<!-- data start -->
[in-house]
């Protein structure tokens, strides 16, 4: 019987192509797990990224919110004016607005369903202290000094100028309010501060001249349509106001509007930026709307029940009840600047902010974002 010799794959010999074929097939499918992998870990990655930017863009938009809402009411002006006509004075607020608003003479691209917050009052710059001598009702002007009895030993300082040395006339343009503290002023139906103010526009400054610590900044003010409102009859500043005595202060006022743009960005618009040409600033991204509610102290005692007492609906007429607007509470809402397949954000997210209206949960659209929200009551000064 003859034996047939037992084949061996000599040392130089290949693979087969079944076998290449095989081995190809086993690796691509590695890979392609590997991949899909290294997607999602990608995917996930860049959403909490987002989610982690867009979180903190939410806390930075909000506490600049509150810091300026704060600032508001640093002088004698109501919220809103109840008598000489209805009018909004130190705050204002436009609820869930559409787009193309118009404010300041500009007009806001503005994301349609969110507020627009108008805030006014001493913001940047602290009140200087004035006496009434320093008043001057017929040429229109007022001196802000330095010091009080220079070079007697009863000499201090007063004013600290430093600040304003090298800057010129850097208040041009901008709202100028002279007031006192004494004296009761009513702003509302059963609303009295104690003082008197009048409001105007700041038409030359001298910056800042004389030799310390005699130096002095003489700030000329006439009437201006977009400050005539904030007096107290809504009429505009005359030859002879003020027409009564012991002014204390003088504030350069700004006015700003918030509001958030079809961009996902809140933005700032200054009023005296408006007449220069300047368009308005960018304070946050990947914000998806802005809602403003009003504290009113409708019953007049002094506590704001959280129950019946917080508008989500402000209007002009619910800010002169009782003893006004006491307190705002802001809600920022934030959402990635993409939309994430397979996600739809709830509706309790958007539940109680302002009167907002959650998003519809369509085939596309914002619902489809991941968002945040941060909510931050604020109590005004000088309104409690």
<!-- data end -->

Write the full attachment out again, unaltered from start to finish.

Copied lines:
[in-house]
């Protein structure tokens, strides 16, 4: 019987192509797990990224919110004016607005369903202290000094100028309010501060001249349509106001509007930026709307029940009840600047902010974002 010799794959010999074929097939499918992998870990990655930017863009938009809402009411002006006509004075607020608003003479691209917050009052710059001598009702002007009895030993300082040395006339343009503290002023139906103010526009400054610590900044003010409102009859500043005595202060006022743009960005618009040409600033991204509610102290005692007492609906007429607007509470809402397949954000997210209206949960659209929200009551000064 003859034996047939037992084949061996000599040392130089290949693979087969079944076998290449095989081995190809086993690796691509590695890979392609590997991949899909290294997607999602990608995917996930860049959403909490987002989610982690867009979180903190939410806390930075909000506490600049509150810091300026704060600032508001640093002088004698109501919220809103109840008598000489209805009018909004130190705050204002436009609820869930559409787009193309118009404010300041500009007009806001503005994301349609969110507020627009108008805030006014001493913001940047602290009140200087004035006496009434320093008043001057017929040429229109007022001196802000330095010091009080220079070079007697009863000499201090007063004013600290430093600040304003090298800057010129850097208040041009901008709202100028002279007031006192004494004296009761009513702003509302059963609303009295104690003082008197009048409001105007700041038409030359001298910056800042004389030799310390005699130096002095003489700030000329006439009437201006977009400050005539904030007096107290809504009429505009005359030859002879003020027409009564012991002014204390003088504030350069700004006015700003918030509001958030079809961009996902809140933005700032200054009023005296408006007449220069300047368009308005960018304070946050990947914000998806802005809602403003009003504290009113409708019953007049002094506590704001959280129950019946917080508008989500402000209007002009619910800010002169009782003893006004006491307190705002802001809600920022934030959402990635993409939309994430397979996600739809709830509706309790958007539940109680302002009167907002959650998003519809369509085939596309914002619902489809991941968002945040941060909510931050604020109590005004000088309104409690």